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2012 Tour de France musings #1: luck matters

June 30, 2012

Many assumed today that when world time trial champion Tony Martin (Omega Pharma-QuickStep) rolled down the Tour de France prologue start ramp that he’d be wearing yellow by the end of the race — or at least finish within hundreds of a second of yellow.

Instead a tire puncture forced him to switch bikes mid-race, adding about what some commentators estimated as 20 seconds to his time.

Fabian Cancellara (Laurie Beylier photo, Flickr)

Conversely Fabian Cancellara (RadioShack Nissan Trek) rode a flawless, uneventful prologue, and he won.

One man’s misfortune became another’s fortune. With one of his primary competitors out of the running to win, Cancellara’s odds increased due to no action of his own.

There’s an expression that goes something like: “You make your own luck.”

It reminds me of Andy Schleck’s dropped chain in the 2010 TDF. Some called it bad luck. Others called it poor shifting technique as it’s common knowledge that certain gear combinations can cause dropped chains.

Was Martin’s “bad luck” the result of something he did, or an imperfect tire job, for example? Mechanics will hate me for mentioning that. They’ll stay up all night before a race to make sure the equipment is perfect.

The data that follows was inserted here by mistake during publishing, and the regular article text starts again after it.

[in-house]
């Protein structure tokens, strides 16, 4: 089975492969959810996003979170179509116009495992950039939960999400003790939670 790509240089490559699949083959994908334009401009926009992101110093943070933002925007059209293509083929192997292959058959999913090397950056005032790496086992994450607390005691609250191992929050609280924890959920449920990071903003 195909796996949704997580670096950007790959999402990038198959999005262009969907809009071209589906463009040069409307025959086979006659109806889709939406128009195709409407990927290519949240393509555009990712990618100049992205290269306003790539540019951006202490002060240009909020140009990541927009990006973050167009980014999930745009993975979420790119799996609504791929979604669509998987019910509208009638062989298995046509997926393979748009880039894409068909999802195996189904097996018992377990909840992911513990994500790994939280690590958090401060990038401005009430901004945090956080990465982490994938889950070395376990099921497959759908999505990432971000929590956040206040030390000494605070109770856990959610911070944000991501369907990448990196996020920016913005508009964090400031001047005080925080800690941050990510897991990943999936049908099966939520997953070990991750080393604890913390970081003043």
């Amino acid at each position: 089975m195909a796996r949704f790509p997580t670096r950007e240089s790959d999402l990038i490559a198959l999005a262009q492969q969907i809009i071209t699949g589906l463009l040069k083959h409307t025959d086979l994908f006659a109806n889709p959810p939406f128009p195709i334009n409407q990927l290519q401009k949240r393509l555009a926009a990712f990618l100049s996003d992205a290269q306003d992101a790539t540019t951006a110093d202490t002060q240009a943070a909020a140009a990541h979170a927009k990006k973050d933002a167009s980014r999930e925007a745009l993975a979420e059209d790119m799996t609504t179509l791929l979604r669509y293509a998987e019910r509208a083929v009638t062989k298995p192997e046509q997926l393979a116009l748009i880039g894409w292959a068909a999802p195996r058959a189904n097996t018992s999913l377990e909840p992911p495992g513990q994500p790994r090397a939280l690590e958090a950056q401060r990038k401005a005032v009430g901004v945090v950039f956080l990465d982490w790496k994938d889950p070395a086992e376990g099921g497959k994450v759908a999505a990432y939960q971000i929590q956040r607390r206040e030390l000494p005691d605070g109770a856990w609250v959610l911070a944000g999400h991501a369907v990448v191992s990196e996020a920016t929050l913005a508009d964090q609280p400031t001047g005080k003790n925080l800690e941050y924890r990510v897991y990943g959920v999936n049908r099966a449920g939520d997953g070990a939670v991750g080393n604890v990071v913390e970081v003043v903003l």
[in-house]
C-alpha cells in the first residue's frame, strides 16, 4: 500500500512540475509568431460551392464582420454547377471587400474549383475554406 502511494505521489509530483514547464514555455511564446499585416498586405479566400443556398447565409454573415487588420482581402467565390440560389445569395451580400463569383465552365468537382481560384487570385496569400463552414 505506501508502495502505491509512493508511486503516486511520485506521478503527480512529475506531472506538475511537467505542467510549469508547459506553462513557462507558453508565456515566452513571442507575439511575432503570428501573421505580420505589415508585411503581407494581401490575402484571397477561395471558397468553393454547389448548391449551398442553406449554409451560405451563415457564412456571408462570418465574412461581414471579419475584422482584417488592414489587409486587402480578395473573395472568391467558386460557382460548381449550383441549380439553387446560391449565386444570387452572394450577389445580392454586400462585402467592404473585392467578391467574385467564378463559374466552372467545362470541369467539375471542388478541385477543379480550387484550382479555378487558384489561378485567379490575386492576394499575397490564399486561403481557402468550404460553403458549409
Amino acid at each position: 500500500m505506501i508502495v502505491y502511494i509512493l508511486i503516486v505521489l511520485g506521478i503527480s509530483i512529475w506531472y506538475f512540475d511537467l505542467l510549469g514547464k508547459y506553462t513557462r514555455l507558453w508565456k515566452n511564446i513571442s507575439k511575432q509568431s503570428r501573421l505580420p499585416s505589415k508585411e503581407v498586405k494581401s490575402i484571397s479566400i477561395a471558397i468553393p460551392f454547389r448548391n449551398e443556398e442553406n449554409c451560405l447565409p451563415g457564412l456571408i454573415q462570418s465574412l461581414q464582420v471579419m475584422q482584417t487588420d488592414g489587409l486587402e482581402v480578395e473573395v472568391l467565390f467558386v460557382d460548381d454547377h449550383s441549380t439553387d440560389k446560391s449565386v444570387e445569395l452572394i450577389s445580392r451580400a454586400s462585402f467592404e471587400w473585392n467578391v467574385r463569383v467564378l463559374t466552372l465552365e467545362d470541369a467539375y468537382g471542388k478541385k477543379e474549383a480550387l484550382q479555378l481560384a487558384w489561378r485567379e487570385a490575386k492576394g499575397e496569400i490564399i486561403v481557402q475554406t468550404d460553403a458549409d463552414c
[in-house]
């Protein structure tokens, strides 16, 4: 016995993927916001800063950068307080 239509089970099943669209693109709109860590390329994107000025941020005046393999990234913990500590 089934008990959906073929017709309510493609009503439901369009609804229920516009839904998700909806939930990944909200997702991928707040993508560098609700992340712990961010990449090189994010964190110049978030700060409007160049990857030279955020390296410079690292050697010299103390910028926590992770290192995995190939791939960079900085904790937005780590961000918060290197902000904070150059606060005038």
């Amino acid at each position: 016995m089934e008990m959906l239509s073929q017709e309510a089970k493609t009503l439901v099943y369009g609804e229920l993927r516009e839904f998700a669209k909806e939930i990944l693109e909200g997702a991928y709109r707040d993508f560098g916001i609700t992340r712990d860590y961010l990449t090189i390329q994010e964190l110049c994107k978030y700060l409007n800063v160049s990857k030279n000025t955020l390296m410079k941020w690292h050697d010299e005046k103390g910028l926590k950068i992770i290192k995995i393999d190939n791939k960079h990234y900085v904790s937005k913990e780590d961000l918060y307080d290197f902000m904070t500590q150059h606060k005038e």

We like to believe the strongest man or woman wins. That includes not only physical strength, but mental and tactical strength, as well as excellent preparation in equipment, nutrition, and course review.

But it struck me today that regardless of strength and preparation, luck seems to play a role in the outcome of every bike race. It feels too fatalistic a perspective for me as a person who was brought up to believe hard work brings success.

But I’m imaging a force in the universe who watches every bike race, and upon reflection or not (likely not), points a finger at a competitor and says, “That one gets good luck today, and this one…not so much.”

From → Essays

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